Men's bodies may respond better to low-calorie diets than women's, a new study showed.
A study in Denmark recruited more than 2,000 people who had pre-diabetes -- meaning high blood sugar, but not yet diabetes -- to look at how low-calorie diets worked for them. In the study, researchers from the University of Copenhagen found that men benefitted in more ways from the reduced calorie counts, and not just in the numbers on the scale.
"Despite adjusting for the differences in weight loss, it appears that men benefited more from the intervention than women. Whether differences between genders persist in the long-term and whether we will need to design different interventions depending on gender will be interesting to follow," said lead author Dr. Pia Christensen, of the University of Copenhagen.
After eight weeks on the low-calorie, high-protein diet, all participants had lost about 10 percent of their body weight and gained control of their blood sugar, researchers said. In addition, men lost significantly more body fat than women, had improved resting heart rate, lower bad cholesterol and had lost a few inches off their waist.
Women, on the other hand, had some negative effects in addition to the weight loss. They saw decreases in good cholesterol, or HDL, lean body mass and bone-mineral content -- none of which is good for long-term health.
Both genders saw a decrease in inflammatory biomarkers, which led to improvement in blood flow.
Does this study mean women should not adhere to a low-calorie diet? No.
Weight loss can curb diabetes, but women should understand rapid weight loss may have long term implications. It's important to eat a different and more balanced diet after this kind of rapid weight loss, and work with doctors to monitor overall health.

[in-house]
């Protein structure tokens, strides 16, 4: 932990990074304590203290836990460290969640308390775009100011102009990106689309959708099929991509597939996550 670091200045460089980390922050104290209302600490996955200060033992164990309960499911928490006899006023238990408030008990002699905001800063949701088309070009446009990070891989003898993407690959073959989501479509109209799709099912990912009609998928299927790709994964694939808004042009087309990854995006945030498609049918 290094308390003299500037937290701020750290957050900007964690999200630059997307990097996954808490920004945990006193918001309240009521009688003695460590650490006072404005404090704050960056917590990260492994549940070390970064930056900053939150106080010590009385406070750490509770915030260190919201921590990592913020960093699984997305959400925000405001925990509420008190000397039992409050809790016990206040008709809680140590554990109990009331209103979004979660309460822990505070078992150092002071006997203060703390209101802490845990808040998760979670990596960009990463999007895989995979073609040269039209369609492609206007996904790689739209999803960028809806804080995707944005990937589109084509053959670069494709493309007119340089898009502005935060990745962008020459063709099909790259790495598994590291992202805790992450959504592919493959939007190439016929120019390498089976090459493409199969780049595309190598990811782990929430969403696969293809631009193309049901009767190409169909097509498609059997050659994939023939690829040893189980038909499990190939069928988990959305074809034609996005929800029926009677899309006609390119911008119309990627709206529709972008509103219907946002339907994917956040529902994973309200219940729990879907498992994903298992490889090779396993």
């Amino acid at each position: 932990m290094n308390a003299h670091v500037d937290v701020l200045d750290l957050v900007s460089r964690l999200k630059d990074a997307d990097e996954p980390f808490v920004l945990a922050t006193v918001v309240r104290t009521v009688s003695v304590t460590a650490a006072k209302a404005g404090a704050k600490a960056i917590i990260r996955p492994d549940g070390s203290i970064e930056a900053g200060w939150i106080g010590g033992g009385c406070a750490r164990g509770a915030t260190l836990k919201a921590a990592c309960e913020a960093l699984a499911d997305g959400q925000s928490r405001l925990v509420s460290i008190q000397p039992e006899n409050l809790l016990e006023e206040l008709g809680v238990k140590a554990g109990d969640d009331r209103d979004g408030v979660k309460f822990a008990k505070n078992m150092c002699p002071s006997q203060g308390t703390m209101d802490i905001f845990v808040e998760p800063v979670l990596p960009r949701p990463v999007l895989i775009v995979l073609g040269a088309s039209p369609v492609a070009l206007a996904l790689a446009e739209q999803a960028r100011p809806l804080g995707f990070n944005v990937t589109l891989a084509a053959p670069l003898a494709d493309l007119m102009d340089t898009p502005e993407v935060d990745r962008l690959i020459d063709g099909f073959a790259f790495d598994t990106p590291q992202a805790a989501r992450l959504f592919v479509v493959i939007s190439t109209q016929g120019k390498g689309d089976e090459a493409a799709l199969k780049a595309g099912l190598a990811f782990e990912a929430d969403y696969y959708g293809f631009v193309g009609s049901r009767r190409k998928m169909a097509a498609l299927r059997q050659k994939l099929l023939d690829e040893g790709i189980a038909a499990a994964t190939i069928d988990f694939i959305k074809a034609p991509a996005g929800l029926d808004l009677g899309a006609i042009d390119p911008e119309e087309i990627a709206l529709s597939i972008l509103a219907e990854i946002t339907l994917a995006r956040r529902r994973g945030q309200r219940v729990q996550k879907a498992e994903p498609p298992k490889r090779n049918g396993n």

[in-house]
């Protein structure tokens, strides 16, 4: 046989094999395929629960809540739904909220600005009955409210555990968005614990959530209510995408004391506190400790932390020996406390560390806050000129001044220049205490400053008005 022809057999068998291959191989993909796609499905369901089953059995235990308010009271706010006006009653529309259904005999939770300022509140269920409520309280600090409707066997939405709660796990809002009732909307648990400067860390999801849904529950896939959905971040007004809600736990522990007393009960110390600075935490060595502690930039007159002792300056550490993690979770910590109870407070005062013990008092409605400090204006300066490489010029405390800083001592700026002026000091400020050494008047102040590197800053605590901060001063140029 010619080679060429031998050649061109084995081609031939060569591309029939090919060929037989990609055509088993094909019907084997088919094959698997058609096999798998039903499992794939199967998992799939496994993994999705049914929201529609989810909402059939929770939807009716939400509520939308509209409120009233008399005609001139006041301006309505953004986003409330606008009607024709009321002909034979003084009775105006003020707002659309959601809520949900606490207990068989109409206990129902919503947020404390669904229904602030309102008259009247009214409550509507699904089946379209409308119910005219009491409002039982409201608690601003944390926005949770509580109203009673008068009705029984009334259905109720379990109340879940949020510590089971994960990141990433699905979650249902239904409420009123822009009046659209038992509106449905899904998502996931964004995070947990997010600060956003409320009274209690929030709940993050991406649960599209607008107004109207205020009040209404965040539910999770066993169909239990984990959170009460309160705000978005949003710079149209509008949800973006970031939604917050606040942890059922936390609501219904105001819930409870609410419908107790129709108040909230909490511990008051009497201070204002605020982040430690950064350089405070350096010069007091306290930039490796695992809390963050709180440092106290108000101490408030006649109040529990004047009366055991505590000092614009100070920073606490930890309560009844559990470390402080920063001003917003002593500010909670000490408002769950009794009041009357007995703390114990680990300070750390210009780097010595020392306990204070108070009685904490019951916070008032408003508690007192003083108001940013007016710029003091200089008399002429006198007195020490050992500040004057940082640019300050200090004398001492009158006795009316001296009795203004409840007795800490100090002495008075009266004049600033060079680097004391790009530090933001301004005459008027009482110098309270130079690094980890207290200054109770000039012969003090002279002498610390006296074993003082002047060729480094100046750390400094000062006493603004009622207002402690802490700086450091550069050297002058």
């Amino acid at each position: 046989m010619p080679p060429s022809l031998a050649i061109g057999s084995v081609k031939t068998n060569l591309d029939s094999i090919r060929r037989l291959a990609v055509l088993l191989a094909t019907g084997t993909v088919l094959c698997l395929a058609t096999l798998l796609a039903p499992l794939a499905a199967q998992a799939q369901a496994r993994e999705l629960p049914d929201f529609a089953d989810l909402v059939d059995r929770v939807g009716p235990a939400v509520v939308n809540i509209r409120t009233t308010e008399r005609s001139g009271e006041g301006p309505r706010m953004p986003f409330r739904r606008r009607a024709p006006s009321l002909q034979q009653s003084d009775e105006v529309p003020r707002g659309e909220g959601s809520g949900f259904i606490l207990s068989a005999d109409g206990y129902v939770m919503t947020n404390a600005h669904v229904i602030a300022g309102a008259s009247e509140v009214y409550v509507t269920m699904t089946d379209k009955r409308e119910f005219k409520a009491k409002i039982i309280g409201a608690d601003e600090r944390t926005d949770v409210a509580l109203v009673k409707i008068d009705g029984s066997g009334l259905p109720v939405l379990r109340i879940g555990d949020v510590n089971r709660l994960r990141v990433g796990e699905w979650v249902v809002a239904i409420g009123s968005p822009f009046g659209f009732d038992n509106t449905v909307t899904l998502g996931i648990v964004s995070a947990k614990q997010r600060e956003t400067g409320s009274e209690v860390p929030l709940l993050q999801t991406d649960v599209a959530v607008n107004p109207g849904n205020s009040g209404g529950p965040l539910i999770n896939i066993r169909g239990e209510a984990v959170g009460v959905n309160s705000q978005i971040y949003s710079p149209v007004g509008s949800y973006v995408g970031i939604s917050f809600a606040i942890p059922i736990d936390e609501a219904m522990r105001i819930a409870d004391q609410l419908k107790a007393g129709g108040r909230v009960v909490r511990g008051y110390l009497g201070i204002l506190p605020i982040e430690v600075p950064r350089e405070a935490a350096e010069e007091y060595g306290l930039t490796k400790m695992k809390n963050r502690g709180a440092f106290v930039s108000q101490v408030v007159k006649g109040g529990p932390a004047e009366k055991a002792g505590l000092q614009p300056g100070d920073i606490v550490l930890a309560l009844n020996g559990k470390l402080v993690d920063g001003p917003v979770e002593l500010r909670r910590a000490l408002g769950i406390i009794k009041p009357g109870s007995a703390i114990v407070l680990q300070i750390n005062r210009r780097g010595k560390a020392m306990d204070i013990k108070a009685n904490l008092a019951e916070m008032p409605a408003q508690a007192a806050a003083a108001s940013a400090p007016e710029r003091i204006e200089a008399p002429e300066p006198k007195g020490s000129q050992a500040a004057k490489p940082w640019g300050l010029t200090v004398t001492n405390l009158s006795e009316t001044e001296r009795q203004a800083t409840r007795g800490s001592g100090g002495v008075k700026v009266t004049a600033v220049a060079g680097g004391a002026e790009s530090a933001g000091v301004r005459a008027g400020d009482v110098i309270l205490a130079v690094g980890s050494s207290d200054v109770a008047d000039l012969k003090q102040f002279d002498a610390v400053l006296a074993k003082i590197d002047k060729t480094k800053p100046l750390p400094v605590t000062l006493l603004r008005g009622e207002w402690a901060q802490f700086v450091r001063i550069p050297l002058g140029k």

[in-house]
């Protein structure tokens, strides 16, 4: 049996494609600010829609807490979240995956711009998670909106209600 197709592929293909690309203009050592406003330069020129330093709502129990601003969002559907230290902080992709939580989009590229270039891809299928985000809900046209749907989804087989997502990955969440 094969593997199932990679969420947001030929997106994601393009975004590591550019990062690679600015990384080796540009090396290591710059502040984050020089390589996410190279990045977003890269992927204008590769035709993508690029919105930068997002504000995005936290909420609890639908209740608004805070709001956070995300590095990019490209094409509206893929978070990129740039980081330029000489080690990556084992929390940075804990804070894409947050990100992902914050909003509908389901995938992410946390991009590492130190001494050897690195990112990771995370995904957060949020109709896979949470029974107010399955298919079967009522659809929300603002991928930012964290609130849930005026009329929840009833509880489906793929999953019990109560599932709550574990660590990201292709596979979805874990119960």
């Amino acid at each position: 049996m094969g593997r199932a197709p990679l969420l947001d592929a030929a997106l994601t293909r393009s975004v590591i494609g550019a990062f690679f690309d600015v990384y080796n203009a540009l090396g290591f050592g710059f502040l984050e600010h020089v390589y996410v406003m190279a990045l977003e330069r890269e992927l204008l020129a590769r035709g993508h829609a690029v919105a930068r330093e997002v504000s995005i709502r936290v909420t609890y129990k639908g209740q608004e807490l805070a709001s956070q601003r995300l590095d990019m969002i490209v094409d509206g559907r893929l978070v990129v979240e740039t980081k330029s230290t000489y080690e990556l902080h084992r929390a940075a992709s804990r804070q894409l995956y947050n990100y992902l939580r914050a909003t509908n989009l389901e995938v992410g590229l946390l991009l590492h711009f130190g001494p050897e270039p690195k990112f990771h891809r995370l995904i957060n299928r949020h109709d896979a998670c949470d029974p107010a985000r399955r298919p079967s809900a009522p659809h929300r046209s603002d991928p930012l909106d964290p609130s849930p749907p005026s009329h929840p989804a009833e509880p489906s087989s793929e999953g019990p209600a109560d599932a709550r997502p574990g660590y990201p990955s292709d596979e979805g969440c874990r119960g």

A total of 86 million adults in the U.S. have pre-diabetes, according to the Centers for Disease Control and Prevention. In this condition, blood sugar is higher than normal, but not high enough yet to classify as type 2 diabetes. Pre-diabetes has been associated with a higher risk of heart disease and stroke, it can lead to a future full of insulin shots and doctors’ visits which may eventually include diabetes.
"Progression of type 2 diabetes can be prevented by lifestyle modification," Dr. Joann E. Manson, chief of the division of preventive medicine at Brigham and Women's Hospital in Boston, Massachusetts told ABC News. "Most importantly, lose weight and become physically active."
But, it's important for people with pre-diabetes to recognize that it it's easy for it to progress to diabetes and they need to stay vigilant.
"If you tell people that they don't have diabetes yet, they think 'Oh good.' They take that loophole," Anne Daly, past-president of health care and education for the American Diabetes Association, told ABC News. "We don't want people to take that loophole."
Managing weight loss includes diet changes and exercise, as well as consulting with health care professionals.
"In order to create a calorie deficit, which is how you lose weight, you've got to decrease what's coming in the door and increase what's going out the door," Daly added. "You need to work on both sides of that energy equation. You can try to be a couch potato and eat like a bird, but it isn't going to work."
Aditi Vyas, M.D., specializes in radiology and occupational and environmental medicine and is a resident in the ABC News Medical Unit.